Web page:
While Dundalk Institute of Technology has equality polices in relation to discrimination based on issues like gender and disability, the Institute has no policies whatsoever in relation to religious discrimination. This is a glaring omission on the part of Mr Cummins, especially since he is so prone to making public statements about Dundalk IT being a “secular college”.
It is not clear then how students from minority faiths and atheist students are protected from suffering less beneficial treatment than Christian students. The Chaplaincy page on the Dundalk IT web site does say that the “Chaplain serves all students“. However, the Chaplain is addressed as ‘Father’ Paddy Rushe, he is pictured wearing his Roman Catholic clerical collar and he states that his Chaplaincy is “Inspired by the Christian story”.
Treatment of atheist students
As described in the Sunday Times story above, the atheist students at Dundalk Institute of Technology have not been well treated in the recent past. Many Irish atheists have been raised Catholic and left the Church following harrowing experiences of sexual abuse, the treatment of gay people by the Church or the approach of the Church to other situations like single parenthood. To suggest to these atheist students that the Catholic Chaplaincy service (as Mr Cummins described it) is intended for them, displays the most incredible disrespect. To then fund this service from public monies that could be better spent on trained counsellors, adds insult to injury.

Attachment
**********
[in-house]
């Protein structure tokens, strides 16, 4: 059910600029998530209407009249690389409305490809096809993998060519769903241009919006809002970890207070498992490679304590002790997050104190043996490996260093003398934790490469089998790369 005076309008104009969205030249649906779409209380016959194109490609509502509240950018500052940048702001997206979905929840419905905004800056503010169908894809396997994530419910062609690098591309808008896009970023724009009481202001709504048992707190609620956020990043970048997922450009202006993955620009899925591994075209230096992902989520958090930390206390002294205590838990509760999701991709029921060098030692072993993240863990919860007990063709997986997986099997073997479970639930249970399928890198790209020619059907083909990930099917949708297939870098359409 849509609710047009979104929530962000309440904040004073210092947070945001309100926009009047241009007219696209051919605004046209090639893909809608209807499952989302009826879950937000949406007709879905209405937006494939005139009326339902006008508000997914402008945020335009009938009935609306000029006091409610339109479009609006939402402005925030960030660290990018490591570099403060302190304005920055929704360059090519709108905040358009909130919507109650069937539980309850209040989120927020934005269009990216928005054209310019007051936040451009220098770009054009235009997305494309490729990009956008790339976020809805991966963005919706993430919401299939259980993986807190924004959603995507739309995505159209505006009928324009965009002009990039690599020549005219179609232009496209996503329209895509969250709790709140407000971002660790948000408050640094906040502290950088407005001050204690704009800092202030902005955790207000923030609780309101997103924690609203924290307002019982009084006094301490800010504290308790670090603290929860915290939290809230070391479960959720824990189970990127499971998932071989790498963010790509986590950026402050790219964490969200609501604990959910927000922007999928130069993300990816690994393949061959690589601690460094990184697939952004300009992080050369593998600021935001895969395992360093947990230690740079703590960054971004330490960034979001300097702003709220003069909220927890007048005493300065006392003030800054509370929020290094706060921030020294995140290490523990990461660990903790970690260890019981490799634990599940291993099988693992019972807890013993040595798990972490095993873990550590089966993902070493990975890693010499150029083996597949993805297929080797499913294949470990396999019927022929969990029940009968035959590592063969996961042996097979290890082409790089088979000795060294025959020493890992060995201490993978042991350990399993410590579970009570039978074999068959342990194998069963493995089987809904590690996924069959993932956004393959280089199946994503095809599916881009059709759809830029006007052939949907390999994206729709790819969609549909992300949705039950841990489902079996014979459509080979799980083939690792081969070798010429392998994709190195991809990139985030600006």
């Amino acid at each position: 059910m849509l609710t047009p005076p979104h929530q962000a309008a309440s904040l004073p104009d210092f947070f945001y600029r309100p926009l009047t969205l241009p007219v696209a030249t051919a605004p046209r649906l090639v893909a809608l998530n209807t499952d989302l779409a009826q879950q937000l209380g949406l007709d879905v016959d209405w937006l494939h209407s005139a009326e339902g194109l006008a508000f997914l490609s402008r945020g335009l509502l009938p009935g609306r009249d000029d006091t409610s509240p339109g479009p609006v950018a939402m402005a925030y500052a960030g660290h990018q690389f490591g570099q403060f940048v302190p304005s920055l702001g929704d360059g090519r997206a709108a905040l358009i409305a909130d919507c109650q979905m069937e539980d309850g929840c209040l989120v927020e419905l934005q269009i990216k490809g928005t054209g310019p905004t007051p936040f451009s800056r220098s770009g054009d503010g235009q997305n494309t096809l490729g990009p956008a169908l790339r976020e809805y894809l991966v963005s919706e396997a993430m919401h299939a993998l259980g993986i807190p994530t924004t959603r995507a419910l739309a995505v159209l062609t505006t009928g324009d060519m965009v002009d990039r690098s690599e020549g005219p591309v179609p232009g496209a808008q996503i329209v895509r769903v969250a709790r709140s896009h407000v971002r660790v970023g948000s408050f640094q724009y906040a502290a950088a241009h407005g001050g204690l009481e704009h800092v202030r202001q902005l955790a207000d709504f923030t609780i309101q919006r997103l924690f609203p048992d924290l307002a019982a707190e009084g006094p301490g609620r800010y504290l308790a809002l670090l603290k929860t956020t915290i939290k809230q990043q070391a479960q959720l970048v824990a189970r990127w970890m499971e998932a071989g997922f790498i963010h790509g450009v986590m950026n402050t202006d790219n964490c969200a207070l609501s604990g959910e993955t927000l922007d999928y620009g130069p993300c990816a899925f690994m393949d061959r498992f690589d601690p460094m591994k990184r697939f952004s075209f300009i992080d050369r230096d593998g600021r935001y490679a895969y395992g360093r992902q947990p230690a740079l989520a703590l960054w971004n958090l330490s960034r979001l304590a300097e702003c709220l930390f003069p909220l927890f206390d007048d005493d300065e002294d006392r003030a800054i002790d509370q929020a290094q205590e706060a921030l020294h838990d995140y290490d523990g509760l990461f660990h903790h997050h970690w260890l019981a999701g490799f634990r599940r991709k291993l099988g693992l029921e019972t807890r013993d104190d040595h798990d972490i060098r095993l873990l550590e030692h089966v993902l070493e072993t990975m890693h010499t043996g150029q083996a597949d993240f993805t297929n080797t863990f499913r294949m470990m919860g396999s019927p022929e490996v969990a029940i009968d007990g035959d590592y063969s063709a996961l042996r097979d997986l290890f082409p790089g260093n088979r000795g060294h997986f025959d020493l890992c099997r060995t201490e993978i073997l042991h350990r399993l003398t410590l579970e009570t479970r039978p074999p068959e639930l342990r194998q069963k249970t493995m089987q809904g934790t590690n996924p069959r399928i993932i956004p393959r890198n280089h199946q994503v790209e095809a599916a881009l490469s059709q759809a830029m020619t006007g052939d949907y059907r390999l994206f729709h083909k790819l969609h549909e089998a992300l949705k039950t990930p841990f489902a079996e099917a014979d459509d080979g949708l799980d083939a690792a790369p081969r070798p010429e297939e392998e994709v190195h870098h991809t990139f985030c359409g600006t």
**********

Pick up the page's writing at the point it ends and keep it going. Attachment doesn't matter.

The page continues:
The students at our third level institutes are adults. They are perfectly capable of independently attending religious services of their choice and they do not require State funding to facilitate this. The Regional Technical Colleges Act, 1992 does not describe any religious function for Institutes of Technology. These third level institutions should take careful note of Article 44.2.2 in the Constitution and ensure that they are not endowing any religious body with public money.
This clause was intended to ensure religious equality. Non-Christian citizens should not be treated any less favourably that Christian citizens, when public money is being spent. The Church has for too long enjoyed unwarranted privilege across our primary and secondary schools and and our third level institutions have no reason to extend this inequality to adult students.